Interim reports

Education Learning Log


I’ve been doing lots of clearing out recently. Clearing out old files, setting up new ones etc. It seems to have been endless over the last couple of years. Moving to a new school building last session was another big clear out event.Today I was giving a hand in a nursery and we were binning  out of date things in the office.

I couldn’t begin to count the amount of bin bags, skips and bins I’ve filled with colleagues over my career. What worries me is that as you go through boxes and files the enormous amount of work done over the years becomes clear – it might be the folders and folders of programmes of study produced and which are now out of date, the materials for outdated ICT software, the endless publications on various curricular areas with advice, the development plans, schemes, parent prompts etc etc etc. The question which keeps coming back to me is how much impact has this volume of work had on children’s learning and on how we teach? How much has been achieved by completing all these tasks? Were these things about improvement or just development for no reasoned purpose? Where is the measurement of what was accomplished? If this pile of stuff had made an impact would it not still be in use in some small part? How did we get to the point where improvement has been pushed into a corner where it fights against this huge institution of development which seems at times to have little real purpose.

John Connell was blogging about the crossroads we are at and I agree wholeheartedly with him. We are at a crossroads right now, where if we don’t make a huge paradigm shift, our educational establishments will become increasingly outdated and irrelevant.

But looking at the volume of advice and materials produced over just four or five years in this one office, from within and outwith the establishment, just put this into even more stark perspective for me – has this stuff made enough of a difference? Was this industrious way of working and producing stuff the right thing to do? Where is the impact evident of all this work on the children? How has it skilled us up to be better at learning and teaching? This approach to improving can’t go on in this way, but are we in any way learning from this?

John’s right I think that we, as teachers and as leaders at all levels, feed off each other in our conservatism of approach. And I think we all have to take some responsibility for where we have taken ourselves in terms of improving education, we all made these reams of paper, programmes, documents….I certainly did and still keep trying to do it!! Somehow doing this allowed us to continue our conservative approach to change and legitimises our complaints about the way education is, because it stops improvement dead in its tracks. It comes back to my moans about unpacking CfE – is this burgeoning industry getting in the way of trying to do CfE?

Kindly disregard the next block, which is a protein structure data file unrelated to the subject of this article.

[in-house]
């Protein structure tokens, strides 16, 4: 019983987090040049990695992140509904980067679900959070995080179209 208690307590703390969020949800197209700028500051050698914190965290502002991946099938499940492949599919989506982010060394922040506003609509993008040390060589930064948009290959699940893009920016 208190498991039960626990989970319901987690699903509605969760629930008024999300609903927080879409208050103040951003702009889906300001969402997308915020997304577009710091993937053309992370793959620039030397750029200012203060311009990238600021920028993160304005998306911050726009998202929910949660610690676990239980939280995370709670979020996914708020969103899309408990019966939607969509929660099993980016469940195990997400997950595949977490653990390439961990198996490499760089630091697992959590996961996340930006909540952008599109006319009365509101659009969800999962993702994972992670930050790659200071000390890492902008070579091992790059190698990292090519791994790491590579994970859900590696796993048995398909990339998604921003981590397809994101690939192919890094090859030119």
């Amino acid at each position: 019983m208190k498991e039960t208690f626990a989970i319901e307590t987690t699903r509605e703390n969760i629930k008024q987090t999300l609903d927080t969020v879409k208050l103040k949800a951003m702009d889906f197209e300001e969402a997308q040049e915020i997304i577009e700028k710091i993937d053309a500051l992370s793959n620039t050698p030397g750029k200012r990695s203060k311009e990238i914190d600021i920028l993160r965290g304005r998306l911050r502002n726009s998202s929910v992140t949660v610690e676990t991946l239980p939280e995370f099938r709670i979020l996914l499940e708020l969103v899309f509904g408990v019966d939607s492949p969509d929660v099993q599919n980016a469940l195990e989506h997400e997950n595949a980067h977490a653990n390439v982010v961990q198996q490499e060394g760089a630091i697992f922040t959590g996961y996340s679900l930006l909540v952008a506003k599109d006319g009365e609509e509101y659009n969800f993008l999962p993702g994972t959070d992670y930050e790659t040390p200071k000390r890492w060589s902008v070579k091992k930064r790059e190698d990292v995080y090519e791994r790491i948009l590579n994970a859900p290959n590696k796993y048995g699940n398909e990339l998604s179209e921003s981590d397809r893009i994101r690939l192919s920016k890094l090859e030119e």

Until we all make the shift from this production and completion of development tasks to talking and learning from and with each other, about learning and teaching and the experiences of children, we’re snookered. That’s the huge shift needed first and that’s where those people using web 2.0 collaborative tools of all sorts are starting to make a real shift in their whole way of being a person never mind a teacher, because what they are doing is building valid communities of learning .

April 16, 2008 - Posted by | learning |

1 Comment »

  1. Couldn’t agree more, particularly with the big bruha (!) surrounding this unpacking of the subjects outcomes in ACfE. To me the whole point of this is how we teach, not so much what we teach. If the working groups carry on with this so-called unpacking, then we will just end up with
    5-14 – the re-write.Just as cluttered and just as insular (subject-wise).
    Just what is it many colleagues are afraid of ? I remember thinking about this for an article I wrote for TESS last year on change. I think that until people see a benefit for them, they are reluctant to move out of teir comfort zones. And controversial though it might be for me to say it, its all too often about the perceived benefits to the person rather than to the young people we teach.
    As well as this, in secondaries anyway are too many people hooked on being defined by their subjects rather than by their job ?

    Comment by mimanifesto | April 16, 2008 | Reply

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